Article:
Steve Shannon interview – part 2

Here’s part 2 of the interview I conducted with Steve Shannon last week.

I’ve broken the interview into bit-size pieces rather than one huge file, which Google was having trouble serving.

Part 1 of the interview is here.

In this instalment Steve talks about the year so far for Saab in the US, and share his thoughts on the US currency and any effects it might have on future pricing for Saab in the US.

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5 Comments

  1. Why would the dollar affect Saab prices when Saab is just a European division of GM, and GM sells plenty of American made cars in Europe (most notably Hummers), so it all evens out in the end?

  2. saablooser: I’m no economist, so I don’t claim to understand it fully either, but from what I understand when the U.S. dollar is weak it costs more to purchase imported goods (such as a car manufactured in Sweden) and it costs less for people in other countries to buy American-made goods (exports).

    Because the dollar is weak Americans will have to pay “more” for a Saab, meaning sales will likely decrease.

    As for GM cars sold in Europe they’re mostly manufactured within Europe, so they’re not affected by the weak dollar. There are not enough American-made vehicles sold in Europe to even-out that balance.

  3. I really like Mr. Shannon on a personal basis, but I question when he claims that early in the year Saab sales slumped along with the rest of the industry. Well, that may be true of the automobile industry as a whole, but I remember that Saab was the only carmaker in their segment to be down in sales. You might remember that Audi, for example, saw a sales increase in the same period.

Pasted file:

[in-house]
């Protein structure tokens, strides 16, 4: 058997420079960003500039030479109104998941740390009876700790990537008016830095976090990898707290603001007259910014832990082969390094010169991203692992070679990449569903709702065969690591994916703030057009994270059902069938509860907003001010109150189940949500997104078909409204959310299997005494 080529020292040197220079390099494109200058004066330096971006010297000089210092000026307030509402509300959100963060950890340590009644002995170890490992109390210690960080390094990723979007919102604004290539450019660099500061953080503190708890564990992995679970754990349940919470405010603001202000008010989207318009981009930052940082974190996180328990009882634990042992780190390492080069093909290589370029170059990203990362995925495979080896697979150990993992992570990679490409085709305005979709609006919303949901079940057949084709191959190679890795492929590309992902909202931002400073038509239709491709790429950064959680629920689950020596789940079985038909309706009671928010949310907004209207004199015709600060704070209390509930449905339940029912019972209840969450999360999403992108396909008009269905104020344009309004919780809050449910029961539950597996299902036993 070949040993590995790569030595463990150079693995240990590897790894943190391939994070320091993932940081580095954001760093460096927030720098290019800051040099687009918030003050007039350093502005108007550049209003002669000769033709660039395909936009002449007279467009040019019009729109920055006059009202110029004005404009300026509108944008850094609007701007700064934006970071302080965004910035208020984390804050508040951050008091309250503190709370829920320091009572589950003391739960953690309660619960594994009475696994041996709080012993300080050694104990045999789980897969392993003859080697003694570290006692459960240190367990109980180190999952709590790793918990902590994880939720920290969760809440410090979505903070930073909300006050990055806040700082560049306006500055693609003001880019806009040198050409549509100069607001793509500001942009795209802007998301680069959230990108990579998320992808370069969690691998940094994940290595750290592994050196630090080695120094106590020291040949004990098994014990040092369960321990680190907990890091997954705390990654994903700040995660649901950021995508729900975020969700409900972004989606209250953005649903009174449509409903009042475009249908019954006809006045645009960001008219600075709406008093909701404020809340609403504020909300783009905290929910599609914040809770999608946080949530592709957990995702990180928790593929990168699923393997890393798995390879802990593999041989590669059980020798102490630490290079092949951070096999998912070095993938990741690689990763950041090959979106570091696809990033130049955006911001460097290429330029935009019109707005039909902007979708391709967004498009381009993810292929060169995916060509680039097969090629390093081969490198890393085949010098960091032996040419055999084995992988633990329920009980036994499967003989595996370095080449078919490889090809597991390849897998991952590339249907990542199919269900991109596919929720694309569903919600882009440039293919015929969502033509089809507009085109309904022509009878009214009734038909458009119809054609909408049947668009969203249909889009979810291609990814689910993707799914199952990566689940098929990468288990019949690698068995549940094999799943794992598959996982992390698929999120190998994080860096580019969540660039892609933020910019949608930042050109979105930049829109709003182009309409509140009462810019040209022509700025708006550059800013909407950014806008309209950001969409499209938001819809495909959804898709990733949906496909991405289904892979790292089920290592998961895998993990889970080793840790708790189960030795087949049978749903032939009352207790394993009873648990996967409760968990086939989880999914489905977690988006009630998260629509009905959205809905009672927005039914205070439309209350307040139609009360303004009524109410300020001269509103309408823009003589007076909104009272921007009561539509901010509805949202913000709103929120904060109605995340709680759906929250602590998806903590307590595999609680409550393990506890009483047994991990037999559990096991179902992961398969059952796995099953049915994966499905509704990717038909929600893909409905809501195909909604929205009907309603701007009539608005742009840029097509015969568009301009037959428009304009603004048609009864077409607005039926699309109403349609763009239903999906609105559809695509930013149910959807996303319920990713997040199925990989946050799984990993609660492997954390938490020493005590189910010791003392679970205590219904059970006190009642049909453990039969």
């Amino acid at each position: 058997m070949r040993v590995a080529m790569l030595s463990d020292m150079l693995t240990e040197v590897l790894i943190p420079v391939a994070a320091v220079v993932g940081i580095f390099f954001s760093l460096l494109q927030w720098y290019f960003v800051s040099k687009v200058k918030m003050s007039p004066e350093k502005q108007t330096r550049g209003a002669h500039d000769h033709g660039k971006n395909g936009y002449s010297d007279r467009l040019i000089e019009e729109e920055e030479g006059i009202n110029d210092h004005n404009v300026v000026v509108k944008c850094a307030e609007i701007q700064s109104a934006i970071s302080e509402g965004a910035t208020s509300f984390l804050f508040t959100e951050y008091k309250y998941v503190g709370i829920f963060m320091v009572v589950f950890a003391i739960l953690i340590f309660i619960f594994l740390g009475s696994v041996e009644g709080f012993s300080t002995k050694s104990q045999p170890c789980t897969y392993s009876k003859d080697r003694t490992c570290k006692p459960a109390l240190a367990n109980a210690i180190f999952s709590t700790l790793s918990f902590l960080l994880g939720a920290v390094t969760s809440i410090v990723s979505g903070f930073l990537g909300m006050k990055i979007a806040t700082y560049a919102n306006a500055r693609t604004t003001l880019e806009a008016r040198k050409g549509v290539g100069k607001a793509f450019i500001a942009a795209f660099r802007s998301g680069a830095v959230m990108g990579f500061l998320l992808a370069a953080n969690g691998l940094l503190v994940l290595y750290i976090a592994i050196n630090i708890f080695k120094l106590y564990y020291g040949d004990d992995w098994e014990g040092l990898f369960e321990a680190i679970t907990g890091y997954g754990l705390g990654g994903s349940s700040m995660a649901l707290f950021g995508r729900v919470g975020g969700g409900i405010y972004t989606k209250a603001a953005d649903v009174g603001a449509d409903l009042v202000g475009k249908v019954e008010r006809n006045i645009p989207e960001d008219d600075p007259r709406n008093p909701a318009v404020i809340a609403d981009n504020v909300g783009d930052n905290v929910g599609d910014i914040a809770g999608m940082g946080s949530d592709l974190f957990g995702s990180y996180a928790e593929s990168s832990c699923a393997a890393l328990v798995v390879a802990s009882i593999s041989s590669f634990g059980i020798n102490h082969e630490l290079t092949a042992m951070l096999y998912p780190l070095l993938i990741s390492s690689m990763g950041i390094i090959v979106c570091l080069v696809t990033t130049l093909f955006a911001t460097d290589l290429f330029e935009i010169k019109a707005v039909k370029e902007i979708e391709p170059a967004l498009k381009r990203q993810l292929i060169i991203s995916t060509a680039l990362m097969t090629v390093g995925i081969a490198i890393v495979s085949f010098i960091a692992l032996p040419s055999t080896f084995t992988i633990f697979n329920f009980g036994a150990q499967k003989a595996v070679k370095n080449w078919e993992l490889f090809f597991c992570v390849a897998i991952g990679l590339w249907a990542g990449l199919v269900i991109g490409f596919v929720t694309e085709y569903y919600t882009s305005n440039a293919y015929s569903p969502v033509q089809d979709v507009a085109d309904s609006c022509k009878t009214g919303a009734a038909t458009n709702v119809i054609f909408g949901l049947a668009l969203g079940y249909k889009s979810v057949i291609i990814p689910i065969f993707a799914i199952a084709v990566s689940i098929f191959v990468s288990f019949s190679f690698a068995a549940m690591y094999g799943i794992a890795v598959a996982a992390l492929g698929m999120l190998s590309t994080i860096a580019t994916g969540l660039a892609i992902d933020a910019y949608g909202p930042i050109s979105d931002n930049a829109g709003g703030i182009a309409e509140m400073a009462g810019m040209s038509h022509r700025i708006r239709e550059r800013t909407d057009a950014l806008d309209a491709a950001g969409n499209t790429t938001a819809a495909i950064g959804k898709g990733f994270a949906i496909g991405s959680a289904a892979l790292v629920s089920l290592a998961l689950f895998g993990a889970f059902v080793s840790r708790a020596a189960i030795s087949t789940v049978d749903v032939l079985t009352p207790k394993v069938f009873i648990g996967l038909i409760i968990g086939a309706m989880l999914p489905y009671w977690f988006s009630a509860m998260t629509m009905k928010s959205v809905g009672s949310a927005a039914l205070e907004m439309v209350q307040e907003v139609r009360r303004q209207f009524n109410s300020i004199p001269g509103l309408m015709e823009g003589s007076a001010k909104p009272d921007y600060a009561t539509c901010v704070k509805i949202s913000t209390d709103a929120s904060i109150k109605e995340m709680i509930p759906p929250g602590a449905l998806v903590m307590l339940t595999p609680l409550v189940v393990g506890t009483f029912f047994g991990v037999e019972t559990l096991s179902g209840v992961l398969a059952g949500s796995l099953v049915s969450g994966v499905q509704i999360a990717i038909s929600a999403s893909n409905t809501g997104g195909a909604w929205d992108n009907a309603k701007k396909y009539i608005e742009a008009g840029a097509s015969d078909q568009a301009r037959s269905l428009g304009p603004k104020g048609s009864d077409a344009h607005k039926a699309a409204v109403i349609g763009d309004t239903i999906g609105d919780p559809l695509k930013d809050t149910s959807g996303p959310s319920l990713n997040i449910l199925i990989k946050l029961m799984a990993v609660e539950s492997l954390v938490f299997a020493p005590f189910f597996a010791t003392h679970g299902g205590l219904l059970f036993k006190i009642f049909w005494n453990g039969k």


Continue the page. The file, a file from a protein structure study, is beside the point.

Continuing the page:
It’s difficult to link Saab sales to an entire industry as a whole and I think it would be better to compare to manufacturers in the same segment.

    Also if, as Mr. Shannon postulates, Saab sales in September and October were down due to not enough MY2008 9-3s making their way into the country (only about 1,500 rather than the 4,500 usually on hand, I think he said) does that mean Saab immediately sold ALL of those vehicles and Saab’s sales were down because they ran out of product? They could always start selling 9-5s and 9-7Xs, oh that’s right: they gave up on trying to sell those vehicles! 😉

  4. “does that mean Saab immediately sold ALL of those vehicles and Saab’s sales were down because they ran out of product?”

    Grip, of course not, but it means, as I think he said, that there were not enough cars in certain regions. There will always be a certain percentage of dealer inventory that doesn’t move because they are in a colour or spec that doesn’t suit the buyer. It is rare for any car to be so hot that buyers lap up whatever they’re given. Most buyers, especially in this segment want a particular colour or spec. This usually means a wait of weeks or months for the right car to enter the country. More cars on hand means more likelihood of having something for most every buyer.

    Of course you knew that and were just being cynical.

  5. turbin: thanks for clearing that up. So someone screwed up and sent too many cars here and too few cars there? So there are cars sitting on dealer lots unsold while lots are empty in other areas? Wouldn’t it be worth their while to ship the cars from one region to another? I know, that seems too easy. Best that they sit there unsold. 😉

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